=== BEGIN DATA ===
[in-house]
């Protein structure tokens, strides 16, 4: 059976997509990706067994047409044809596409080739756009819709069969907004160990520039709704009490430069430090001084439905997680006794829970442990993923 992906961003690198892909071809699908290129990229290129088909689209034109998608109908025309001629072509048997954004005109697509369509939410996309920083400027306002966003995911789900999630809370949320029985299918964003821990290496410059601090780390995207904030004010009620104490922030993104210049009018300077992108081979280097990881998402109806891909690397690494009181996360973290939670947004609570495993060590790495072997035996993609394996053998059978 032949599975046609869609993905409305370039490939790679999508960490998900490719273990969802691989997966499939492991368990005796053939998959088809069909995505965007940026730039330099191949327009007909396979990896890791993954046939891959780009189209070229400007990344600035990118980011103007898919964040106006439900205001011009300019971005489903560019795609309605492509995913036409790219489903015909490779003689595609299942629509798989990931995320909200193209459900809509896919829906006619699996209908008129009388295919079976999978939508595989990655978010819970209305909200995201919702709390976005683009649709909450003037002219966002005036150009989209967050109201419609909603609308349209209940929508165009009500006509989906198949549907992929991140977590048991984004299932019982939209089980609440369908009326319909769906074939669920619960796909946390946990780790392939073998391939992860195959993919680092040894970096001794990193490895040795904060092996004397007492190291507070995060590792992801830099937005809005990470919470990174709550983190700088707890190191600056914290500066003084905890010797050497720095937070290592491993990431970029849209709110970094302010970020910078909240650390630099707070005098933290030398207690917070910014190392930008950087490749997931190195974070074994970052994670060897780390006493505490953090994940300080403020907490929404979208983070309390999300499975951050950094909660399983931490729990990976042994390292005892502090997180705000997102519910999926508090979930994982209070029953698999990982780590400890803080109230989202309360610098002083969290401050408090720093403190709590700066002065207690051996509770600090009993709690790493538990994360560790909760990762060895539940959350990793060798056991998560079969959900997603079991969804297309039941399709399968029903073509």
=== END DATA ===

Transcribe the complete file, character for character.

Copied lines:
[in-house]
């Protein structure tokens, strides 16, 4: 059976997509990706067994047409044809596409080739756009819709069969907004160990520039709704009490430069430090001084439905997680006794829970442990993923 992906961003690198892909071809699908290129990229290129088909689209034109998608109908025309001629072509048997954004005109697509369509939410996309920083400027306002966003995911789900999630809370949320029985299918964003821990290496410059601090780390995207904030004010009620104490922030993104210049009018300077992108081979280097990881998402109806891909690397690494009181996360973290939670947004609570495993060590790495072997035996993609394996053998059978 032949599975046609869609993905409305370039490939790679999508960490998900490719273990969802691989997966499939492991368990005796053939998959088809069909995505965007940026730039330099191949327009007909396979990896890791993954046939891959780009189209070229400007990344600035990118980011103007898919964040106006439900205001011009300019971005489903560019795609309605492509995913036409790219489903015909490779003689595609299942629509798989990931995320909200193209459900809509896919829906006619699996209908008129009388295919079976999978939508595989990655978010819970209305909200995201919702709390976005683009649709909450003037002219966002005036150009989209967050109201419609909603609308349209209940929508165009009500006509989906198949549907992929991140977590048991984004299932019982939209089980609440369908009326319909769906074939669920619960796909946390946990780790392939073998391939992860195959993919680092040894970096001794990193490895040795904060092996004397007492190291507070995060590792992801830099937005809005990470919470990174709550983190700088707890190191600056914290500066003084905890010797050497720095937070290592491993990431970029849209709110970094302010970020910078909240650390630099707070005098933290030398207690917070910014190392930008950087490749997931190195974070074994970052994670060897780390006493505490953090994940300080403020907490929404979208983070309390999300499975951050950094909660399983931490729990990976042994390292005892502090997180705000997102519910999926508090979930994982209070029953698999990982780590400890803080109230989202309360610098002083969290401050408090720093403190709590700066002065207690051996509770600090009993709690790493538990994360560790909760990762060895539940959350990793060798056991998560079969959900997603079991969804297309039941399709399968029903073509």